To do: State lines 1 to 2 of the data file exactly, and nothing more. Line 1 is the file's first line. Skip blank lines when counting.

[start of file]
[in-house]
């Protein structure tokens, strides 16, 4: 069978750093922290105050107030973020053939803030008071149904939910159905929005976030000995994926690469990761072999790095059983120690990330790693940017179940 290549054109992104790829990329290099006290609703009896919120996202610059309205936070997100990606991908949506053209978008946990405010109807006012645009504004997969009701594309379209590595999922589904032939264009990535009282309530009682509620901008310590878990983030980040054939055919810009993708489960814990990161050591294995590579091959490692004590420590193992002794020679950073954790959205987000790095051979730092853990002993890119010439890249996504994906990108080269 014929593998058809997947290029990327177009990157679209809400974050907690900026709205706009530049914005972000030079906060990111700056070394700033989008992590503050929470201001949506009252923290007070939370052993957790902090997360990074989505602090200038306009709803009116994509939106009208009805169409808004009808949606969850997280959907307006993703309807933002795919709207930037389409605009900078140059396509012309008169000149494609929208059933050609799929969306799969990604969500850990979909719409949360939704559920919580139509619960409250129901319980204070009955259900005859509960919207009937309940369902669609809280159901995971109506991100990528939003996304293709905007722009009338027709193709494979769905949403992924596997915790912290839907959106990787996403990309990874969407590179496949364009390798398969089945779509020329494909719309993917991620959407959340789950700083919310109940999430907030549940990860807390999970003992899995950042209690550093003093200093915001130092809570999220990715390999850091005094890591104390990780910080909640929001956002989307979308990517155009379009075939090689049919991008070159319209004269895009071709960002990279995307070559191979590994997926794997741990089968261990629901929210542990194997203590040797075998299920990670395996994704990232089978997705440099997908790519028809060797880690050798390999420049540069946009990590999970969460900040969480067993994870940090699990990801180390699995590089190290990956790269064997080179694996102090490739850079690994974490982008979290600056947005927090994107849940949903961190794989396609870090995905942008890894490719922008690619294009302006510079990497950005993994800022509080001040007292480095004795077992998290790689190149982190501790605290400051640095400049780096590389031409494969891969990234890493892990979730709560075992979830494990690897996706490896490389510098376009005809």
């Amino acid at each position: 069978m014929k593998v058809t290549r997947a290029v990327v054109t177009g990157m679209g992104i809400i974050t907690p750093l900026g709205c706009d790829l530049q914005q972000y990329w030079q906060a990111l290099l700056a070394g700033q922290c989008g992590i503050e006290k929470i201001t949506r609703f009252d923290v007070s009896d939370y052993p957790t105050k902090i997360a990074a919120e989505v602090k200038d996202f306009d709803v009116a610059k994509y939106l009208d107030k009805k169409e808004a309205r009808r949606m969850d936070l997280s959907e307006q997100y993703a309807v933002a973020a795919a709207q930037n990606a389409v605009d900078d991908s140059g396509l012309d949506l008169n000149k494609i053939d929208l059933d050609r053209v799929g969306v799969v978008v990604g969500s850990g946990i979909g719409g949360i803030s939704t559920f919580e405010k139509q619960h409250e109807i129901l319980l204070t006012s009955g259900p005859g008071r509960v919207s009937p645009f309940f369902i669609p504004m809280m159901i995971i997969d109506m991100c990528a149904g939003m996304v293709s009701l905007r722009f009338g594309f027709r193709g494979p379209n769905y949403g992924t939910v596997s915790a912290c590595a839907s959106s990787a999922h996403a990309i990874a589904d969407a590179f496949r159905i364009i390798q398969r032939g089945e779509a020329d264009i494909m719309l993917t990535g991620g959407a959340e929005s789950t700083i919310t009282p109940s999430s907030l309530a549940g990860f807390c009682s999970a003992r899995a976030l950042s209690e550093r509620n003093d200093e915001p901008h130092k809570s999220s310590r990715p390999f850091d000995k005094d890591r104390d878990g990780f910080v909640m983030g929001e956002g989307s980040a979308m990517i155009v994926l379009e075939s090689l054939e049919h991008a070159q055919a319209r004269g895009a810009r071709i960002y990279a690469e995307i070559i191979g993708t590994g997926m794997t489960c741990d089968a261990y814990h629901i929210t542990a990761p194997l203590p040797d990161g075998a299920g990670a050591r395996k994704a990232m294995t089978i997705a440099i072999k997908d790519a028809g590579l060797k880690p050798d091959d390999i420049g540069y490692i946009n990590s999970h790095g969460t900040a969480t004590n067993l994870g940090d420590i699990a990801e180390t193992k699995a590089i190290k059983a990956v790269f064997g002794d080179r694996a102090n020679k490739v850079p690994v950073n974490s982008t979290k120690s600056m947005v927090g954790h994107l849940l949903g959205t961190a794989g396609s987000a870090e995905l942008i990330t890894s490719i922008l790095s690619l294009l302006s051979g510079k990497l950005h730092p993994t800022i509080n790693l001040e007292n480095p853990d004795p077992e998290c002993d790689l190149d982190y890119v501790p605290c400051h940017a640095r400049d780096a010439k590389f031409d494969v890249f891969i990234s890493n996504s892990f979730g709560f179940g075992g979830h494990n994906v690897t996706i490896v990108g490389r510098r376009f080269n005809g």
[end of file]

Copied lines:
[in-house]
């Protein structure tokens, strides 16, 4: 069978750093922290105050107030973020053939803030008071149904939910159905929005976030000995994926690469990761072999790095059983120690990330790693940017179940 290549054109992104790829990329290099006290609703009896919120996202610059309205936070997100990606991908949506053209978008946990405010109807006012645009504004997969009701594309379209590595999922589904032939264009990535009282309530009682509620901008310590878990983030980040054939055919810009993708489960814990990161050591294995590579091959490692004590420590193992002794020679950073954790959205987000790095051979730092853990002993890119010439890249996504994906990108080269 014929593998058809997947290029990327177009990157679209809400974050907690900026709205706009530049914005972000030079906060990111700056070394700033989008992590503050929470201001949506009252923290007070939370052993957790902090997360990074989505602090200038306009709803009116994509939106009208009805169409808004009808949606969850997280959907307006993703309807933002795919709207930037389409605009900078140059396509012309008169000149494609929208059933050609799929969306799969990604969500850990979909719409949360939704559920919580139509619960409250129901319980204070009955259900005859509960919207009937309940369902669609809280159901995971109506991100990528939003996304293709905007722009009338027709193709494979769905949403992924596997915790912290839907959106990787996403990309990874969407590179496949364009390798398969089945779509020329494909719309993917991620959407959340789950700083919310109940999430907030549940990860807390999970003992899995950042209690550093003093200093915001130092809570999220990715390999850091005094890591104390990780910080909640929001956002989307979308990517155009379009075939090689049919991008070159319209004269895009071709960002990279995307070559191979590994997926794997741990089968261990629901929210542990194997203590040797075998299920990670395996994704990232089978997705440099997908790519028809060797880690050798390999420049540069946009990590999970969460900040969480067993994870940090699990990801180390699995590089190290990956790269064997080179694996102090490739850079690994974490982008979290600056947005927090994107849940949903961190794989396609870090995905942008890894490719922008690619294009302006510079990497950005993994800022509080001040007292480095004795077992998290790689190149982190501790605290400051640095400049780096590389031409494969891969990234890493892990979730709560075992979830494990690897996706490896490389510098376009005809």